You Are Not Alone

I stumbled across Tamara on Twitter not terribly long ago and it took almost no time to realize that we were totally kindred spirits. She writes a fantastic blog, is dead funny and makes me laugh almost constantly. I’m crazy blessed to have her in my virtual village and I’m honored to have her as a guest poster today. 


Alison
I’ve only just begun it, but I can already tell you: Writing about depression is hard. Writing about my faltering faith, my personality defects, my physical flaws, my parenting struggles– that’s easy. That’s stuff everyone goes through; I know I’m not alone. But Depression is a sinister demon, and it’s a damn good liar, and it loves to whisper, “You’re all alone.”

Writing about depression when I’m not having an episode is hard because it forces reflection on something so dark. But writing about it in the midst of it would be impossible. When Depression attacks, sometimes the most I can do is just get out of bed, and even that is unwelcome and trying. Forget productivity,  fuck creativity.


Depression strips me of my energy until I am bare useless. I sleep, and I sleep, and I sleep, and still I am tired. Body-tired, mind-tired, soul-tired– dead tired.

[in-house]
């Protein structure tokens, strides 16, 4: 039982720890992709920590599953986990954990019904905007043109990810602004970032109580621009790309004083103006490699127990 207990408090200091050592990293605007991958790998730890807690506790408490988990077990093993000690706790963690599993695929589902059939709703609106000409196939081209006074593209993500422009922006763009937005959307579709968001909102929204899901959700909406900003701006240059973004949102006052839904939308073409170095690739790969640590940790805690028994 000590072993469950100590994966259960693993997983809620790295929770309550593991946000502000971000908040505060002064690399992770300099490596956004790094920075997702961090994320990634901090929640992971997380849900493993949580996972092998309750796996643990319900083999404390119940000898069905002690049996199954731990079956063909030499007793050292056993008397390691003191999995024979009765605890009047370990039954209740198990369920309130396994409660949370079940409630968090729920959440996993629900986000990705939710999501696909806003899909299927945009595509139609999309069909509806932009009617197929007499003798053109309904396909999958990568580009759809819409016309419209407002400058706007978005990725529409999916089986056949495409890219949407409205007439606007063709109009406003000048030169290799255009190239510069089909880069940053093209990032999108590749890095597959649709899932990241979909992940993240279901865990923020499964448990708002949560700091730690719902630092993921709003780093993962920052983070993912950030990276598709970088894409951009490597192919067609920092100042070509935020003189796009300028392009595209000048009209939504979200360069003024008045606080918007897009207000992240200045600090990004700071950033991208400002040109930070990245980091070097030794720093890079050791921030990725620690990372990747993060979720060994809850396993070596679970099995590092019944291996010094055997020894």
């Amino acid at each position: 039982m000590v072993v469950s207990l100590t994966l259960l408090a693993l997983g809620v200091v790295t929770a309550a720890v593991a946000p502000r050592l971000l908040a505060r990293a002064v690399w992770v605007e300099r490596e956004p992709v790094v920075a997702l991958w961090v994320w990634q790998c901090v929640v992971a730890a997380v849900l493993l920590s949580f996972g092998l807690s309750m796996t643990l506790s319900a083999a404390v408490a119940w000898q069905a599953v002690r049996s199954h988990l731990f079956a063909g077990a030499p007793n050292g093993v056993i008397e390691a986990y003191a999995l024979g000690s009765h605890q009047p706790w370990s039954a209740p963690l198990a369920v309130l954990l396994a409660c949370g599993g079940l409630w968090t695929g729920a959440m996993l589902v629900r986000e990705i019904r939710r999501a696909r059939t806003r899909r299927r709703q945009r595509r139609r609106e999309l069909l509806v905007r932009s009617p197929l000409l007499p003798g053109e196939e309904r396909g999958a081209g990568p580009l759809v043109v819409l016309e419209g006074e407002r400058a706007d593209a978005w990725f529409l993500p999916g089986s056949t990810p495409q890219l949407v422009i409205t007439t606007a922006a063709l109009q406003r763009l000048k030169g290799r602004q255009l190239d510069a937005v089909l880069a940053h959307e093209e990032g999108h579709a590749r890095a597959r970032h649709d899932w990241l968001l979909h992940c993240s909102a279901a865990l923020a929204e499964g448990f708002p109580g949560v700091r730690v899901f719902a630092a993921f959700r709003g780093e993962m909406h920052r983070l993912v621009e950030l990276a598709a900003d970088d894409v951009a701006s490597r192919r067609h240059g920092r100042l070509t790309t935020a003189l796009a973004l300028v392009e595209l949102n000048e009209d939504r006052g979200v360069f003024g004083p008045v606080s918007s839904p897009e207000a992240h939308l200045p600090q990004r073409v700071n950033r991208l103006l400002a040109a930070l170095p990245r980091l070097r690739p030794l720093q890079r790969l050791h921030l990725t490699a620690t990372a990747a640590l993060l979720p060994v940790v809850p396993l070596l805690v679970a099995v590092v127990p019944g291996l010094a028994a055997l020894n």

Depression overcomes me and I am helpless to fight it off, and, exhausted, my mind and my heart succumb. It tells me that there is no one who sees or hears my pain, and even if there were, there is certainly no one who cares enough to touch it.  And I listen, and I believe.


Depression toys with my emotions so that I am alternately weepy and apathetic. Both everything and nothing at all can make me cry– sobs that go soul-deep and find no catharsis and begin again.  And then, mood changed out of nowhere explicable, I will be unmovable. My normally soft heart will not care, cannot care, about anything or anyone. And the demon Depression gets off at its own sick game.

Day 253

But although it lies, Depression is half right when it says that no one understands, because some of the people closest to me do not have to fight this particular demon, so they cannot grasp its power. They think I ought to snap out of it, shrug it off, perk up, rejoin life, carry on as usual. But what they don’t understand is that I am not free to do any of those things. I am captive, I am bound.


Others, out of well-intentioned, utterly useless ignorance, may point to my Christian faith and say, “You’re too blessed to be depressed.” And their trite rhymes poke new pain in a deep wound. As many times as I have been attacked by this demon, I have turned to my Savior and begged, “Why?”


I don’t know that I’ll find an answer in this life. But I do know a few things: Writing about depression is hard. Living through it alone is harder.  And there’s nothing like writing down 453 words of truth to stick it to a liar.





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